Here’s How To Tell if Tight Hamstrings Are Behind Your Low Back Pain—And 5 Ways To Loosen Them Up

Your lower back has been aching for weeks now, but no matter how much you massage or stretch those muscles along your spine, the pain won’t go away. This might be because the problem isn’t actually your back at all: While there are a number of things that can cause back pain, one that’s easy […]

With temperatures changing from warm to cold, I have very real concerns about properly transitioning my (itchy, flaky) scalp for the weather. And according to according to Jodi LoGerfo, DNP, APRN, FNP-C, a board-certified dermatologist, I’m not wrong to be worried: Your scalp can be affected by seasonal variations, especially humidity, temperature, UV light, and the environment. “Sometimes people notice changes in their hair or scalp during seasonal variations, which can be especially true in the winter. The dry, cold air of the winter months can cause both the hair and scalp to become dehydrated, leading to dryness and itchiness in the scalp,” she says. Colder weather also brings drier environmental conditions due to indoor heating and changes in humidity.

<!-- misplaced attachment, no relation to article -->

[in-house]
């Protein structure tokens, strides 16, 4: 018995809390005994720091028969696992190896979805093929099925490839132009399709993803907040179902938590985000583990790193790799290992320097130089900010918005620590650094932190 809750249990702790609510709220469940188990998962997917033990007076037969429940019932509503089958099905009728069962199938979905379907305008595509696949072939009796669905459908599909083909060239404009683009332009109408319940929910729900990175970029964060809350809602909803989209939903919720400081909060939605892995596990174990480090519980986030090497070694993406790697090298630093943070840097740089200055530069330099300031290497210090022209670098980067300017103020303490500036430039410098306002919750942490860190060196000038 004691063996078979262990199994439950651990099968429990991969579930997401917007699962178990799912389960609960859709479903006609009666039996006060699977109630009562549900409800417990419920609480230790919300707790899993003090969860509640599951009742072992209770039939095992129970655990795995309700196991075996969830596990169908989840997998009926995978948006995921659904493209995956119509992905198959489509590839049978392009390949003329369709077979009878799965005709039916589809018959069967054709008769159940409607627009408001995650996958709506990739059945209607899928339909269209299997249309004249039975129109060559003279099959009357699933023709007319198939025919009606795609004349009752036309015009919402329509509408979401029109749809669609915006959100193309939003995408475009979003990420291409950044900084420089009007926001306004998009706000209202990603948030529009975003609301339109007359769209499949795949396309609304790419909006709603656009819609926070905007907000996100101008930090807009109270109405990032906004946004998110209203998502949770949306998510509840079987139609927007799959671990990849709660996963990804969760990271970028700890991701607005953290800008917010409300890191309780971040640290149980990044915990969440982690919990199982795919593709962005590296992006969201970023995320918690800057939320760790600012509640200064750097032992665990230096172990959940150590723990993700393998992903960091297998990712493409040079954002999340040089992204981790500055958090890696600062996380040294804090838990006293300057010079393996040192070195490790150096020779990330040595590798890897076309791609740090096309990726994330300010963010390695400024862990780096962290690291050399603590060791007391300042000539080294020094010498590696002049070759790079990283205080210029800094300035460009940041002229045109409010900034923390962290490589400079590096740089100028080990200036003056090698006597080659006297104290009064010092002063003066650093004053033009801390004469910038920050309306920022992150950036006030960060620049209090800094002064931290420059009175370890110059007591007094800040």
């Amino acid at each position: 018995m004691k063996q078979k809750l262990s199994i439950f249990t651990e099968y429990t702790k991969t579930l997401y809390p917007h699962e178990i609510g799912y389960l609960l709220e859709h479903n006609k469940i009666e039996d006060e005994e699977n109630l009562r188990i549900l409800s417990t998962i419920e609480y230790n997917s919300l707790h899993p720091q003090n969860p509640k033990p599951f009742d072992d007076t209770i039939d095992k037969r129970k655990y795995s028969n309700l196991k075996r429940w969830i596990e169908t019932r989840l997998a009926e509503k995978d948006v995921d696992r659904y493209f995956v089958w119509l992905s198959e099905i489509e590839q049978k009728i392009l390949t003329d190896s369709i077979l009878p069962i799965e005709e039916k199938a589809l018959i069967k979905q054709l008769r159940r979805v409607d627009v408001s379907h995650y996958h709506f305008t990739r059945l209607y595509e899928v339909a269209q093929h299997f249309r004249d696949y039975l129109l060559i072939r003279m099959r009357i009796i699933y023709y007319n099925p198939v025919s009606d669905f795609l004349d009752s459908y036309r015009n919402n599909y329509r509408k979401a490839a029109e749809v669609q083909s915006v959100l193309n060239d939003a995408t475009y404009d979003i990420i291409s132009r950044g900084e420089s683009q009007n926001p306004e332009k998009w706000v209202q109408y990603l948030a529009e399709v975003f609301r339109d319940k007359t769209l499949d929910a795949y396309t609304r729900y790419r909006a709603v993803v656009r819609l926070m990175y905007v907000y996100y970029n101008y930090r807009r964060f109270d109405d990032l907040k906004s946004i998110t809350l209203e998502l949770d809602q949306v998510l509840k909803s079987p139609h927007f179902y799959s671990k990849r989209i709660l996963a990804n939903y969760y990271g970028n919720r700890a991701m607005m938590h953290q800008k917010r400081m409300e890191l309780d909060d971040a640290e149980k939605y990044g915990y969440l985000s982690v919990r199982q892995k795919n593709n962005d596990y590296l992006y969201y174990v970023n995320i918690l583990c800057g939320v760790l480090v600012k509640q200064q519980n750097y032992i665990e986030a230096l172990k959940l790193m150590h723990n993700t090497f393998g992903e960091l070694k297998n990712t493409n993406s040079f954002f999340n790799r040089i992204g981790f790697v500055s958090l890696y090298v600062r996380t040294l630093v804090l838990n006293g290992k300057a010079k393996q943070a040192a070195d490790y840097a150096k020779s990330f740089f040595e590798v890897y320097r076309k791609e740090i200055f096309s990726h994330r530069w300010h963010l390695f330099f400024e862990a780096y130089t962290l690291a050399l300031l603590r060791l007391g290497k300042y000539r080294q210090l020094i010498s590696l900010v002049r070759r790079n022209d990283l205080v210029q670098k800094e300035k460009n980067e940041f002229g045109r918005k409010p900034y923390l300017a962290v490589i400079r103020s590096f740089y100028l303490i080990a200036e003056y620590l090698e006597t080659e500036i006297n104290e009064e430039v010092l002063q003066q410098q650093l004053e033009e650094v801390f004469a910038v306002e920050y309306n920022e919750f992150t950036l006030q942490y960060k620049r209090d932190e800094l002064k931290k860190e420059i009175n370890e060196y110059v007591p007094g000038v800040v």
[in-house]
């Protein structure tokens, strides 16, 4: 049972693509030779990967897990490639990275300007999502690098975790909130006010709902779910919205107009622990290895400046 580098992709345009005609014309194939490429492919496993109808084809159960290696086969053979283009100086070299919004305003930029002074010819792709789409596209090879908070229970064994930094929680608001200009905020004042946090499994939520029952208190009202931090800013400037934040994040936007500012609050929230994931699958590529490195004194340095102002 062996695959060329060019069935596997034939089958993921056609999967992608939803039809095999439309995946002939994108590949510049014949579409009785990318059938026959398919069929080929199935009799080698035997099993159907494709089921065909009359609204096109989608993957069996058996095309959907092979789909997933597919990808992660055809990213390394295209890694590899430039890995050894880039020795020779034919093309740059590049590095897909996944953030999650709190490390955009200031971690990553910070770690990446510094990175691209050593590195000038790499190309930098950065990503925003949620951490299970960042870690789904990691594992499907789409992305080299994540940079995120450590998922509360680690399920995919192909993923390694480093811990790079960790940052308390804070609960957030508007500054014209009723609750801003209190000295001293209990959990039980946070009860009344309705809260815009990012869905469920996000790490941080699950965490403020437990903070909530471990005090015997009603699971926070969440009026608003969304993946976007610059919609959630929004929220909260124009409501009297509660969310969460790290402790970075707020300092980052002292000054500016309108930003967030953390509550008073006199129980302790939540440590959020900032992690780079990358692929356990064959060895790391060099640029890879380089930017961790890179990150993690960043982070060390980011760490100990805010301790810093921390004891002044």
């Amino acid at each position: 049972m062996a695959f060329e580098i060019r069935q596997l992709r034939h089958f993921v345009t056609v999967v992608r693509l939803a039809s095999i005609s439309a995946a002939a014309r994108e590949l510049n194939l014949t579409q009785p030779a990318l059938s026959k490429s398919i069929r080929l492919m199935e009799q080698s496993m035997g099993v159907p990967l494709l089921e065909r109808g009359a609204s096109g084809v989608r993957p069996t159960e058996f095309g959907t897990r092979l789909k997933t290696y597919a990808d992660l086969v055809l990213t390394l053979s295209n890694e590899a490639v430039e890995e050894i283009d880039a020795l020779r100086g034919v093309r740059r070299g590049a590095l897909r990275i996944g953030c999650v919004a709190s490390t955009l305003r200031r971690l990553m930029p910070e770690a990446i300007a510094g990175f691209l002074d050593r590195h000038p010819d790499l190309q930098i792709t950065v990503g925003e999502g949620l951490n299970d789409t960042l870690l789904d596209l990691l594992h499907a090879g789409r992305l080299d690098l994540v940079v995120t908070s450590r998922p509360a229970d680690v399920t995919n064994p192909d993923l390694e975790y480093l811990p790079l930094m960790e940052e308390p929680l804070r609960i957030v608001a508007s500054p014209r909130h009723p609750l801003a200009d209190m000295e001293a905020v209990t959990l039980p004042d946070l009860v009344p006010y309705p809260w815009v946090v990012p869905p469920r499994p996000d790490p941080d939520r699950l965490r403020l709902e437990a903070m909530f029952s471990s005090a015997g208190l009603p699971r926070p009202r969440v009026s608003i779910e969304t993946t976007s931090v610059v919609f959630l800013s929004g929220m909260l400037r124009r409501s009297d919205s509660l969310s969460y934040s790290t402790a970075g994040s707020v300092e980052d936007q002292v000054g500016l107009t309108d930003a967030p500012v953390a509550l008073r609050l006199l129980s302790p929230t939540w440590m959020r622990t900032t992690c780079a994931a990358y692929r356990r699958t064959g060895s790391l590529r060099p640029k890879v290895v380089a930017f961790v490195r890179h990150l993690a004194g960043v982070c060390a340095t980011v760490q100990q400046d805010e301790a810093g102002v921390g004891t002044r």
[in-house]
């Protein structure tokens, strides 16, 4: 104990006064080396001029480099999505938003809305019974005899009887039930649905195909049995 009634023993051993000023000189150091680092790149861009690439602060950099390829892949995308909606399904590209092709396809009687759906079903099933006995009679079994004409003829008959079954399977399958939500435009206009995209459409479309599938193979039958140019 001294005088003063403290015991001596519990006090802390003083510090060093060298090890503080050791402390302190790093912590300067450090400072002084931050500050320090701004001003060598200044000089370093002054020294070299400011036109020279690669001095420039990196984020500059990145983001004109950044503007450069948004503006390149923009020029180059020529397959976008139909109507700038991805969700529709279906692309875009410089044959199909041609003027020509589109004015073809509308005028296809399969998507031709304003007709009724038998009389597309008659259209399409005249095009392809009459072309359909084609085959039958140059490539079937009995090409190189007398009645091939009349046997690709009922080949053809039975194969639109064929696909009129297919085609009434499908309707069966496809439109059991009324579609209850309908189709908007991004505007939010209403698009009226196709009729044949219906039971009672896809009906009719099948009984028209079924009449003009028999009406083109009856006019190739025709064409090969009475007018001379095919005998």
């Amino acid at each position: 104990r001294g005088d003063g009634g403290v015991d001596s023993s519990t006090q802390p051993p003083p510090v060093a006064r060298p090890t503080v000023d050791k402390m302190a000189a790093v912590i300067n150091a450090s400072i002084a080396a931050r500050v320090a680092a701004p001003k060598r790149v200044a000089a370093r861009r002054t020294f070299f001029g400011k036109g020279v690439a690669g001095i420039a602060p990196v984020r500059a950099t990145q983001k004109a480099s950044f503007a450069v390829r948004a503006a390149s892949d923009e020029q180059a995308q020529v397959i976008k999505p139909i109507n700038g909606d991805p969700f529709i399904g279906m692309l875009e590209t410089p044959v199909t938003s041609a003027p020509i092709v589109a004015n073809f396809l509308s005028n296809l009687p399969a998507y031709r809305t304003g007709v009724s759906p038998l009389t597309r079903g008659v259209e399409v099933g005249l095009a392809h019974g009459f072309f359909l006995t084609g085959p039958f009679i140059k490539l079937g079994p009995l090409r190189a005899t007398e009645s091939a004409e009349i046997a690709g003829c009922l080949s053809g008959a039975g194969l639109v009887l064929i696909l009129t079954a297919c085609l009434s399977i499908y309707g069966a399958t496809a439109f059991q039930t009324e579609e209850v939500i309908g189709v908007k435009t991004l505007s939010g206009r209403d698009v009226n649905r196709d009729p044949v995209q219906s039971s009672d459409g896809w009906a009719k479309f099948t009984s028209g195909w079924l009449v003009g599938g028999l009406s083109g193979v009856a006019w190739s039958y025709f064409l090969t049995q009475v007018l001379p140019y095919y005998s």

Trichologist Kerry E. Yates of Colour Collective suggests that one way to address the scalp challenges caused by weather changes is to use hair products infused with humectants, like the Act + Acre Microbiome Cooling Scalp Serum ($68). “This product is especially beneficial for alleviating scalp itchiness and inflammation, and it can help reduce flakes,” she says.